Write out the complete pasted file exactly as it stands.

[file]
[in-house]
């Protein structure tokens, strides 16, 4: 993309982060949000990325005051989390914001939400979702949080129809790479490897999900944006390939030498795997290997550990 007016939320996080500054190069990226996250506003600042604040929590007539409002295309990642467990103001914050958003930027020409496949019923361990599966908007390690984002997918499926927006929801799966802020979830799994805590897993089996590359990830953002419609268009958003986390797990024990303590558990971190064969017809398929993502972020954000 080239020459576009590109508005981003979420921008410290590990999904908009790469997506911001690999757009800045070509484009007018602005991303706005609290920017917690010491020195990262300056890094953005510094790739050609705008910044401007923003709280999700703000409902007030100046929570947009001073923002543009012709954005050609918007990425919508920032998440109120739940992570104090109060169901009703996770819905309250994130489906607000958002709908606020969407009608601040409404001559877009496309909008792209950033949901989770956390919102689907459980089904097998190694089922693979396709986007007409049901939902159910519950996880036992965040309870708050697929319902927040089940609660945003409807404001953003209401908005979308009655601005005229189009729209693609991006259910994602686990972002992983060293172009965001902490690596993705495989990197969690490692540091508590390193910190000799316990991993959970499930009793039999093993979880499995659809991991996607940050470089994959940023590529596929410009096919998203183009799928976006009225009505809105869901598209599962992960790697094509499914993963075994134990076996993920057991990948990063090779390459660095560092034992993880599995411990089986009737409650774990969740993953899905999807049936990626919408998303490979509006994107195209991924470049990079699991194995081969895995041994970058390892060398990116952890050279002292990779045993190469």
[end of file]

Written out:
[in-house]
């Protein structure tokens, strides 16, 4: 993309982060949000990325005051989390914001939400979702949080129809790479490897999900944006390939030498795997290997550990 007016939320996080500054190069990226996250506003600042604040929590007539409002295309990642467990103001914050958003930027020409496949019923361990599966908007390690984002997918499926927006929801799966802020979830799994805590897993089996590359990830953002419609268009958003986390797990024990303590558990971190064969017809398929993502972020954000 080239020459576009590109508005981003979420921008410290590990999904908009790469997506911001690999757009800045070509484009007018602005991303706005609290920017917690010491020195990262300056890094953005510094790739050609705008910044401007923003709280999700703000409902007030100046929570947009001073923002543009012709954005050609918007990425919508920032998440109120739940992570104090109060169901009703996770819905309250994130489906607000958002709908606020969407009608601040409404001559877009496309909008792209950033949901989770956390919102689907459980089904097998190694089922693979396709986007007409049901939902159910519950996880036992965040309870708050697929319902927040089940609660945003409807404001953003209401908005979308009655601005005229189009729209693609991006259910994602686990972002992983060293172009965001902490690596993705495989990197969690490692540091508590390193910190000799316990991993959970499930009793039999093993979880499995659809991991996607940050470089994959940023590529596929410009096919998203183009799928976006009225009505809105869901598209599962992960790697094509499914993963075994134990076996993920057991990948990063090779390459660095560092034992993880599995411990089986009737409650774990969740993953899905999807049936990626919408998303490979509006994107195209991924470049990079699991194995081969895995041994970058390892060398990116952890050279002292990779045993190469």